Backstage at the Newport Folk Festival, a box of promotional CDs sat innocuously on a table in the press room. I grabbed a few, including “Boys, Flowers, Miles,” because I vaguely recalled seeing Antje Duvekot’s name flash on XM one day while listening to the Loft.
Back in the hotel, I dropped the disc into the room’s ALARM CLOCK, and what came out of that meager speaker hit me like a train, flattened me dead in my tracks.
Antje Duvekot has the lyrical intensity of Patty Griffin’s best work AND a worldview that’s part shaman, part political scientist. At some point, I’ll detail the specifics of gut-punch masterpieces like “Judas” and “Jerusalem,” but for now I just want to curl up with them.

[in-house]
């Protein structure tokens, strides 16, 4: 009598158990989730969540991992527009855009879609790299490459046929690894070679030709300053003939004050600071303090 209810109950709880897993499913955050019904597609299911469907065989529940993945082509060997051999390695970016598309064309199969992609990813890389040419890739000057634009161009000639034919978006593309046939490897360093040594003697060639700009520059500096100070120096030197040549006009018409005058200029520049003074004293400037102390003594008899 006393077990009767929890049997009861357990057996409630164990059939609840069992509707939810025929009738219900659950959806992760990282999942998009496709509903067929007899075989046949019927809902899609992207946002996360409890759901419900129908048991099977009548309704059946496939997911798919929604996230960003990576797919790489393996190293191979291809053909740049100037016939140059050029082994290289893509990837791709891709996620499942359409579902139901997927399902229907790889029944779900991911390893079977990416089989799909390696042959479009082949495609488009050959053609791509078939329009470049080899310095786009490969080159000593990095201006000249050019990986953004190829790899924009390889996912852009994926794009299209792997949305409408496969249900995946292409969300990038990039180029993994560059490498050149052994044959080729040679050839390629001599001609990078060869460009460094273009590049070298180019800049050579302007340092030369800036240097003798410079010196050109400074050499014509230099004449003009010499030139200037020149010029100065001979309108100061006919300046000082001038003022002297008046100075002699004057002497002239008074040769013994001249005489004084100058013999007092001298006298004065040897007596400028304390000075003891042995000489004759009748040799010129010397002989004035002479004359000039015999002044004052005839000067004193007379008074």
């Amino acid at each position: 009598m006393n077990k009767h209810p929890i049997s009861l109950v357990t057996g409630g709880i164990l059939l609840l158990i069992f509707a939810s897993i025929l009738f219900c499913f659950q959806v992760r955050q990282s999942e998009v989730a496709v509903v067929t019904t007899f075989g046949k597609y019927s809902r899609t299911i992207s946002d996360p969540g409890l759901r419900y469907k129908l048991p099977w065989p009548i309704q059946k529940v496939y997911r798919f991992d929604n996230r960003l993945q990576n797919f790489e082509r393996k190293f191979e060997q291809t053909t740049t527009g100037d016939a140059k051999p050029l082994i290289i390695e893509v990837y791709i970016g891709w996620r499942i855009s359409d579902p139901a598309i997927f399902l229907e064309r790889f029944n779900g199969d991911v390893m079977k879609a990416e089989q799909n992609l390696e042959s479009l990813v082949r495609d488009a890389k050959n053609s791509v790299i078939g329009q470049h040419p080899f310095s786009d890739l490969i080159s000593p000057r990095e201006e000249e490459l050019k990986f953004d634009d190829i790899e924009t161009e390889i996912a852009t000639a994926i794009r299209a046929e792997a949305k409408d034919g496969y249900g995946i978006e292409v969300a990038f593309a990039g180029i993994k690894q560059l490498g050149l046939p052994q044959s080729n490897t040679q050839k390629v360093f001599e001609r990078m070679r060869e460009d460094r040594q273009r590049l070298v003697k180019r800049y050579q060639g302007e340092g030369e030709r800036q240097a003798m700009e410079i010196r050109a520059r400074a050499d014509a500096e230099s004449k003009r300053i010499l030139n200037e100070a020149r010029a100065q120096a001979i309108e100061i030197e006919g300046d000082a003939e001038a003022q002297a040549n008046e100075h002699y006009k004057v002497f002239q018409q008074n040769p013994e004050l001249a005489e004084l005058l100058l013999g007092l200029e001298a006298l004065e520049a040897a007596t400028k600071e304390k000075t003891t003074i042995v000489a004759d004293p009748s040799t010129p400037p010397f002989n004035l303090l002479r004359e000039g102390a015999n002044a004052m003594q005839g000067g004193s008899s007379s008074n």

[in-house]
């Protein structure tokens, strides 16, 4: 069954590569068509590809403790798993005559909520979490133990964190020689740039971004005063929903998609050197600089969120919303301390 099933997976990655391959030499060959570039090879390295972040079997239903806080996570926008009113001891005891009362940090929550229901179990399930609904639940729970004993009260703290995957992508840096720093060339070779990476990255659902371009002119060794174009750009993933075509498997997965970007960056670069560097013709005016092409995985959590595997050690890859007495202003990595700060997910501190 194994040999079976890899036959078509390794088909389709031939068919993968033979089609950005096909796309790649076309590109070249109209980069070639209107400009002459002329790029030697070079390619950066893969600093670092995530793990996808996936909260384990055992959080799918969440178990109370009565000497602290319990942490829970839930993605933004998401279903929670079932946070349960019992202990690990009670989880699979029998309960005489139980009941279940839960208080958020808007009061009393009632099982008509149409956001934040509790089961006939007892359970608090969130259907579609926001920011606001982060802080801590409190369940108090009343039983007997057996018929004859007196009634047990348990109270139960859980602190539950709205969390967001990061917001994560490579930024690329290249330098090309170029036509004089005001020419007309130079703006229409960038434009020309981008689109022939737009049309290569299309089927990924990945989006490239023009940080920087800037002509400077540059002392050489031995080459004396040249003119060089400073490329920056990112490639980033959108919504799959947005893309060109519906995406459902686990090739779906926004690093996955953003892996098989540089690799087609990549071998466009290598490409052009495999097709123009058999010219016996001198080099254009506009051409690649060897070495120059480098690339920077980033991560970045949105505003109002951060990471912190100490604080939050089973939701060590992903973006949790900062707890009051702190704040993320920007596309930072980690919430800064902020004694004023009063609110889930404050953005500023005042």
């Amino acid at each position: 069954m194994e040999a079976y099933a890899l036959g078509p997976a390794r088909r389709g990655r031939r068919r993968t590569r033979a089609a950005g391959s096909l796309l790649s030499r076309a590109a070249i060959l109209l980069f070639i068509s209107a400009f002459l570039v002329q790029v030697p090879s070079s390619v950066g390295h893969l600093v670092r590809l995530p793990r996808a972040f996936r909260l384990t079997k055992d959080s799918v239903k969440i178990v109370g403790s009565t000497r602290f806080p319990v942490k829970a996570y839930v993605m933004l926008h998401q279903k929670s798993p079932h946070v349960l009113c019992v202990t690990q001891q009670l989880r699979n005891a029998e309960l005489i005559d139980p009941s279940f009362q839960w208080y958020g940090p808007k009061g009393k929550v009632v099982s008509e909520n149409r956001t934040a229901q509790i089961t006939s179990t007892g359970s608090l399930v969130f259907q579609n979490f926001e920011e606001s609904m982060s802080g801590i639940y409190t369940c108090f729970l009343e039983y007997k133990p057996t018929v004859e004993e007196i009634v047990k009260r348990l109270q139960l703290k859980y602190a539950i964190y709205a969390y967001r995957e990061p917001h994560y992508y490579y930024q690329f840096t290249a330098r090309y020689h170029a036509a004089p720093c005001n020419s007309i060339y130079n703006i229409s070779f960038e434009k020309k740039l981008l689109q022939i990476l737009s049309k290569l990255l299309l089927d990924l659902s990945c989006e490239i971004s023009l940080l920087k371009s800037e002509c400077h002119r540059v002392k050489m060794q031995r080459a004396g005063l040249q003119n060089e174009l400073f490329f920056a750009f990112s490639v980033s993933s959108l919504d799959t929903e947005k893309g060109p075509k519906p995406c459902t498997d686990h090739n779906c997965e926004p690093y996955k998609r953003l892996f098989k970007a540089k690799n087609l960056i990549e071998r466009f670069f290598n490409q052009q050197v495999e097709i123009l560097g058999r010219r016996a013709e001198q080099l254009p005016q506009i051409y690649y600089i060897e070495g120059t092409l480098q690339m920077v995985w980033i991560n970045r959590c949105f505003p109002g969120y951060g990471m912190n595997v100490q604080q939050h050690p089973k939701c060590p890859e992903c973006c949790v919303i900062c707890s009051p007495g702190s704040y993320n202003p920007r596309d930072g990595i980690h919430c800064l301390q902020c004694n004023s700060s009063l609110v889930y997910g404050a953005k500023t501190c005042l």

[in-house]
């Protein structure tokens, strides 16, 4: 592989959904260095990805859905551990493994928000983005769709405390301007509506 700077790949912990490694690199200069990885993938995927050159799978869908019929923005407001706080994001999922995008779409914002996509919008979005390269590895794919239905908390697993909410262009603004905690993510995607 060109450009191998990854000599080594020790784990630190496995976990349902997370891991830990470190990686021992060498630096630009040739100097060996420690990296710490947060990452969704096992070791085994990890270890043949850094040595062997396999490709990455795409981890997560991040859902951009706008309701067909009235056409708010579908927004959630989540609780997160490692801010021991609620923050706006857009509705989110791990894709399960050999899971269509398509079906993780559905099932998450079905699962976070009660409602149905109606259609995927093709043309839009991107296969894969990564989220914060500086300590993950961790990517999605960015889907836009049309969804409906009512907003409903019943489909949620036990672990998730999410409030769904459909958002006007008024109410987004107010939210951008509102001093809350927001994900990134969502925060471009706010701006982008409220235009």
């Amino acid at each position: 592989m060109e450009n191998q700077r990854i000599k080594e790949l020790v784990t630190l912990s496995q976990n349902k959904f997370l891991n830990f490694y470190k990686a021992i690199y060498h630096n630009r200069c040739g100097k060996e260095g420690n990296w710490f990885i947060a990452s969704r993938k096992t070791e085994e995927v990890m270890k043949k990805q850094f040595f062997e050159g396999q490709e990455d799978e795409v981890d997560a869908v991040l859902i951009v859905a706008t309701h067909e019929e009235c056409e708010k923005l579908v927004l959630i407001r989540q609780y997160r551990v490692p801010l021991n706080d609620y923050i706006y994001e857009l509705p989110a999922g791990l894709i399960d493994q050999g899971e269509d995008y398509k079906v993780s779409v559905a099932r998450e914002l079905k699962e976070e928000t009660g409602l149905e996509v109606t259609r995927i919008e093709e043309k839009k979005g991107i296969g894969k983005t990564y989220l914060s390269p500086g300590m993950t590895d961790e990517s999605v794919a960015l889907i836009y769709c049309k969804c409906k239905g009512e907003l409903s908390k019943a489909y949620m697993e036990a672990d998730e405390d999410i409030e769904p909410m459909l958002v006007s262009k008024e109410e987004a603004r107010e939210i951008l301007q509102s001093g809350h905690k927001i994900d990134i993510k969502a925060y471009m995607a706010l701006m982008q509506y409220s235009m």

It’s been so long since something this beautiful wandered into my field of vision that I’d almost forgotten what it felt like.
You owe it to yourself to visit her MySpace site. Listen to “Jerusalem” and tell me it doesn’t reach you at some level, be it the heartbreaking story she tells, or Antje’s mysterious Celtic/Nordic hybrid of a voice.